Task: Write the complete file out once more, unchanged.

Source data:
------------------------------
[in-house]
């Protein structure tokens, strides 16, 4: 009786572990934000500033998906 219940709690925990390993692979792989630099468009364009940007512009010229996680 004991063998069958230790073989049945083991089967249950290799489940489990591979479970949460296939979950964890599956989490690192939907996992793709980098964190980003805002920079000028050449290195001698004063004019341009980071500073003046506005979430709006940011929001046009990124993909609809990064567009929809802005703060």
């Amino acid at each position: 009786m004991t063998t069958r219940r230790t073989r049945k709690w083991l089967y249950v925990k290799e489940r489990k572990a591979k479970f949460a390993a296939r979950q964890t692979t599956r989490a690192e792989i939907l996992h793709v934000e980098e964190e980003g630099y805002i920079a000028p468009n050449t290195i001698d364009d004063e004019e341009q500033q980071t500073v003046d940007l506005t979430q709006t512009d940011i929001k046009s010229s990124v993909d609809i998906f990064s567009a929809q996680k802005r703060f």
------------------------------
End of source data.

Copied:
[in-house]
């Protein structure tokens, strides 16, 4: 009786572990934000500033998906 219940709690925990390993692979792989630099468009364009940007512009010229996680 004991063998069958230790073989049945083991089967249950290799489940489990591979479970949460296939979950964890599956989490690192939907996992793709980098964190980003805002920079000028050449290195001698004063004019341009980071500073003046506005979430709006940011929001046009990124993909609809990064567009929809802005703060």
């Amino acid at each position: 009786m004991t063998t069958r219940r230790t073989r049945k709690w083991l089967y249950v925990k290799e489940r489990k572990a591979k479970f949460a390993a296939r979950q964890t692979t599956r989490a690192e792989i939907l996992h793709v934000e980098e964190e980003g630099y805002i920079a000028p468009n050449t290195i001698d364009d004063e004019e341009q500033q980071t500073v003046d940007l506005t979430q709006t512009d940011i929001k046009s010229s990124v993909d609809i998906f990064s567009a929809q996680k802005r703060f």